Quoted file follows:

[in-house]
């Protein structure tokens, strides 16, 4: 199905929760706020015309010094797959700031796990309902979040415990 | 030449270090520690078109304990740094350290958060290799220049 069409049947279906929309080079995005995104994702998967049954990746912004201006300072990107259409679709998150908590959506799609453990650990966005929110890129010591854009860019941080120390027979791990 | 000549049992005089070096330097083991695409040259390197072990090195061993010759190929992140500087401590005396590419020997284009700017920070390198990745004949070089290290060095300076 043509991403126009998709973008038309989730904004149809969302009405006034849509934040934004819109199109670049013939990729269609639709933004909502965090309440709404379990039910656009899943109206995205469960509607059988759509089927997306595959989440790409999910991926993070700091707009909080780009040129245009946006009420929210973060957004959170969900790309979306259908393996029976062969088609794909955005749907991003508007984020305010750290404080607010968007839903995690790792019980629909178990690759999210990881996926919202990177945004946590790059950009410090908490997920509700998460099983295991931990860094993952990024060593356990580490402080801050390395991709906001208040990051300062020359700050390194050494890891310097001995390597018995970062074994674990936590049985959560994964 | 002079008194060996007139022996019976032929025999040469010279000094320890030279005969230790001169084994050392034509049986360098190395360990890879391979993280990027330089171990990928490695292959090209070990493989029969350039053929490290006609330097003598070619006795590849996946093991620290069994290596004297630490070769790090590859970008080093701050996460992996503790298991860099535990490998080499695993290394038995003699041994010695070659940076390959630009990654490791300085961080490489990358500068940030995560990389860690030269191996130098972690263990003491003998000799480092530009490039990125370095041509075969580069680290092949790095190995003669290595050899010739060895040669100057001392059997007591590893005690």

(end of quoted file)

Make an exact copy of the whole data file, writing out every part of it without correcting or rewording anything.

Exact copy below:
[in-house]
């Protein structure tokens, strides 16, 4: 199905929760706020015309010094797959700031796990309902979040415990 | 030449270090520690078109304990740094350290958060290799220049 069409049947279906929309080079995005995104994702998967049954990746912004201006300072990107259409679709998150908590959506799609453990650990966005929110890129010591854009860019941080120390027979791990 | 000549049992005089070096330097083991695409040259390197072990090195061993010759190929992140500087401590005396590419020997284009700017920070390198990745004949070089290290060095300076 043509991403126009998709973008038309989730904004149809969302009405006034849509934040934004819109199109670049013939990729269609639709933004909502965090309440709404379990039910656009899943109206995205469960509607059988759509089927997306595959989440790409999910991926993070700091707009909080780009040129245009946006009420929210973060957004959170969900790309979306259908393996029976062969088609794909955005749907991003508007984020305010750290404080607010968007839903995690790792019980629909178990690759999210990881996926919202990177945004946590790059950009410090908490997920509700998460099983295991931990860094993952990024060593356990580490402080801050390395991709906001208040990051300062020359700050390194050494890891310097001995390597018995970062074994674990936590049985959560994964 | 002079008194060996007139022996019976032929025999040469010279000094320890030279005969230790001169084994050392034509049986360098190395360990890879391979993280990027330089171990990928490695292959090209070990493989029969350039053929490290006609330097003598070619006795590849996946093991620290069994290596004297630490070769790090590859970008080093701050996460992996503790298991860099535990490998080499695993290394038995003699041994010695070659940076390959630009990654490791300085961080490489990358500068940030995560990389860690030269191996130098972690263990003491003998000799480092530009490039990125370095041509075969580069680290092949790095190995003669290595050899010739060895040669100057001392059997007591590893005690």